I will say, from personal experience, this opera glass experience is useless. If you go into the wild and don’t break a sweat, or feel lost, or get the minutest sense that all your synthesized identities are a facade of the mind, to convince itself it is something other than nature—forgetting you are nature—well, you might as well throw in an episode of Planet Earth in between binge-watching the newest season of Fuller House.
That’s my elitism about it. No Kardashians allowed, basically.
Now for a little more reason.
It is easy to forget that little over a year ago, Canadians had a very different federal government. Not only was our national leader a lot less prone to selfies, he had a fundamentally different approach to our natural resources. For the Harper regime, Parks Canada was just another department that needed to cut its budget…you know, so Harper could spend money saving Christians and advertising about how great it is.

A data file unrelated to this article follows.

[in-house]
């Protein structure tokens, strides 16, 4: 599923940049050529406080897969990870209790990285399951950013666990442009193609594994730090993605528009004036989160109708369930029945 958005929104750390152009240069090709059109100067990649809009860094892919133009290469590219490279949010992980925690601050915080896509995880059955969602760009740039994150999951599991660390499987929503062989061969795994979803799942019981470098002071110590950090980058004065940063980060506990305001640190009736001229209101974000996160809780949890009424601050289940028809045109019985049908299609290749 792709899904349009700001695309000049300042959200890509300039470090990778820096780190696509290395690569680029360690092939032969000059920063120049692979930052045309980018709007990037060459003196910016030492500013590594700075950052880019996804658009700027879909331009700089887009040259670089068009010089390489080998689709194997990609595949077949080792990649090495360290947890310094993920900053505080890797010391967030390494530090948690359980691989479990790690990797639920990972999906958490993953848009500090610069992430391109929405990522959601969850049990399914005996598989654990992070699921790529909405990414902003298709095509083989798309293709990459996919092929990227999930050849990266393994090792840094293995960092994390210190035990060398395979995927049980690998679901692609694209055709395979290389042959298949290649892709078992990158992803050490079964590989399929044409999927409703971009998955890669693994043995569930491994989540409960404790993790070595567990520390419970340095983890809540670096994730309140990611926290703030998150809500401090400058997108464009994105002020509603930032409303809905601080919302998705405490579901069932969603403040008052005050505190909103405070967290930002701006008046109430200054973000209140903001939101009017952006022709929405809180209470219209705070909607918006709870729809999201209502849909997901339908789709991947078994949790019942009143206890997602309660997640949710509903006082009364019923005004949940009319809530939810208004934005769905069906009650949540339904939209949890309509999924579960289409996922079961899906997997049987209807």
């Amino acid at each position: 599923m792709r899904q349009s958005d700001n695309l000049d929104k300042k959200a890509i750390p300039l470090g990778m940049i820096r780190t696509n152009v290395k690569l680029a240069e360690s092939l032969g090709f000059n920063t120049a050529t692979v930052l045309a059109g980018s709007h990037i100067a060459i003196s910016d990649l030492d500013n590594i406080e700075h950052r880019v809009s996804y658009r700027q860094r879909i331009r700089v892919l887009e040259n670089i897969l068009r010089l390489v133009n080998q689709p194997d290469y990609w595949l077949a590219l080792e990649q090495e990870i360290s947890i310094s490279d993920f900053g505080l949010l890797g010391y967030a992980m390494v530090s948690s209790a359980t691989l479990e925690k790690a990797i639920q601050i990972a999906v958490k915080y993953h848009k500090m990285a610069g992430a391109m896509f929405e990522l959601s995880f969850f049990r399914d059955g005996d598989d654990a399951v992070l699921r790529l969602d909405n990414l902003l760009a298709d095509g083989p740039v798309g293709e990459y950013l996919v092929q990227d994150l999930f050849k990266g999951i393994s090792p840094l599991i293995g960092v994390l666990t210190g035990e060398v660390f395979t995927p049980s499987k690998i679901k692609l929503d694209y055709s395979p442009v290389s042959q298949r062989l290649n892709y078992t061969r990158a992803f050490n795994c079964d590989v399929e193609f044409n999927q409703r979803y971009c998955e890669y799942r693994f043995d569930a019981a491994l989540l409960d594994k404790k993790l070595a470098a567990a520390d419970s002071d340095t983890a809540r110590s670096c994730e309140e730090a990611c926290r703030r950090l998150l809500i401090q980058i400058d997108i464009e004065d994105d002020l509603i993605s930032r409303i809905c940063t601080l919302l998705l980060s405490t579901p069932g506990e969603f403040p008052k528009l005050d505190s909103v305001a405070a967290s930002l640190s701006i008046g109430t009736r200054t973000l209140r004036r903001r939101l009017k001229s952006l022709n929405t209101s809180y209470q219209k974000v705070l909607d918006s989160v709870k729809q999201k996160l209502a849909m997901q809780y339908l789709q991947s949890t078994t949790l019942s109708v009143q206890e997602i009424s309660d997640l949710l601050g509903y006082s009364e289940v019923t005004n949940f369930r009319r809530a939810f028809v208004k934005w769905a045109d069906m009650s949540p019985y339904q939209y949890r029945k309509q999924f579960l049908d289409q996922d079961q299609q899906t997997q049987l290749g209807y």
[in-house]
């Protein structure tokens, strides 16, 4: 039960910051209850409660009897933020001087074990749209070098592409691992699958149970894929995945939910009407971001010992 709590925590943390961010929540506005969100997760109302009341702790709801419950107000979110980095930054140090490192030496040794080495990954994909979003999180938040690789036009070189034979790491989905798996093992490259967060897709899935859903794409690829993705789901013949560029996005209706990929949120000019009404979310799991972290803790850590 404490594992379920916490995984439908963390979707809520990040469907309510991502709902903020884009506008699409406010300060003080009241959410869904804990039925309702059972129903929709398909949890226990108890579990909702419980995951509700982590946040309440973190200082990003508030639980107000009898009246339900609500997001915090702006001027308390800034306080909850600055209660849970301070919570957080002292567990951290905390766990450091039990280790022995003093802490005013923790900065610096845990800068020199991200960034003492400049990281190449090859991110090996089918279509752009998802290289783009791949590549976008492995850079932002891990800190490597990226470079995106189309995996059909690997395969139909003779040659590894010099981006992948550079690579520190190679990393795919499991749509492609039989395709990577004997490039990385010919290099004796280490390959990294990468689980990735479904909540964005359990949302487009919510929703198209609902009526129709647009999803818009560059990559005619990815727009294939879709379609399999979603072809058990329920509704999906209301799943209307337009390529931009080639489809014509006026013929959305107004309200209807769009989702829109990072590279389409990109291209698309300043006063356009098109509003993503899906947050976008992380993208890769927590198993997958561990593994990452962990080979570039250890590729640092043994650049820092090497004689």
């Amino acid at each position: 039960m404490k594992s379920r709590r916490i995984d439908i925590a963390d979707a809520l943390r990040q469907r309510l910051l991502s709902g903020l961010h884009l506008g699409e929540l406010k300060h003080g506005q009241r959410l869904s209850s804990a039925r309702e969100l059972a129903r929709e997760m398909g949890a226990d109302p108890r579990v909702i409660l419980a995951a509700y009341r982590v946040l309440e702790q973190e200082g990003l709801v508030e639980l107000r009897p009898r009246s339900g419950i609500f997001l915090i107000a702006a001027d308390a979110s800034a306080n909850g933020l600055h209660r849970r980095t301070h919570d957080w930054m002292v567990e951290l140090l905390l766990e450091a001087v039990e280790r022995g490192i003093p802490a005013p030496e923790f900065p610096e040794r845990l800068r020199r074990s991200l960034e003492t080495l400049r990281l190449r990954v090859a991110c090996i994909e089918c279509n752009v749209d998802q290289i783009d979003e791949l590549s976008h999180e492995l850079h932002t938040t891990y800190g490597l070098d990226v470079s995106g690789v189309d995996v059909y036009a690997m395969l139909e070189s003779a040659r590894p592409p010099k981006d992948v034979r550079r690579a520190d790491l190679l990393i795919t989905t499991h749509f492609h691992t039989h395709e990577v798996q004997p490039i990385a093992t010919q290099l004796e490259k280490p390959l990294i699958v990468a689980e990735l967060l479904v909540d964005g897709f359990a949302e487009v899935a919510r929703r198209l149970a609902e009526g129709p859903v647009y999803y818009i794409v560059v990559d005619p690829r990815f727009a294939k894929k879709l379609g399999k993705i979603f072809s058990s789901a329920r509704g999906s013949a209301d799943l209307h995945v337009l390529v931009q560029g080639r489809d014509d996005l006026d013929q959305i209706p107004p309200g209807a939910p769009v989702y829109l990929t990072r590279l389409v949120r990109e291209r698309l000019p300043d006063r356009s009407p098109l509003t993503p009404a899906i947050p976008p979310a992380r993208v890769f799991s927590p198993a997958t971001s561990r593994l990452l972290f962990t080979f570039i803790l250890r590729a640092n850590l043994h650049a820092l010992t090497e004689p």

Since 2012, Parks Canada had its budget drastically cut, seeing 600 jobs lost, winter service suspended for many locations, and a doubling of entry rates. More than $27M was cut from the 2014/2015 budget, even though Parks Canada identified a $2.8B backlog of maintenance and repair work for its buildings in “poor and very poor” condition. At the same time, Parks Canada generated $3.3B for the economy, spread across 400 communities in the country. And still, Harper let it bleed out.
Now, after all these cuts, the Trudeau government is throwing open the gates. Harper starved the beast, and now Trudeau is putting it on display in a cage.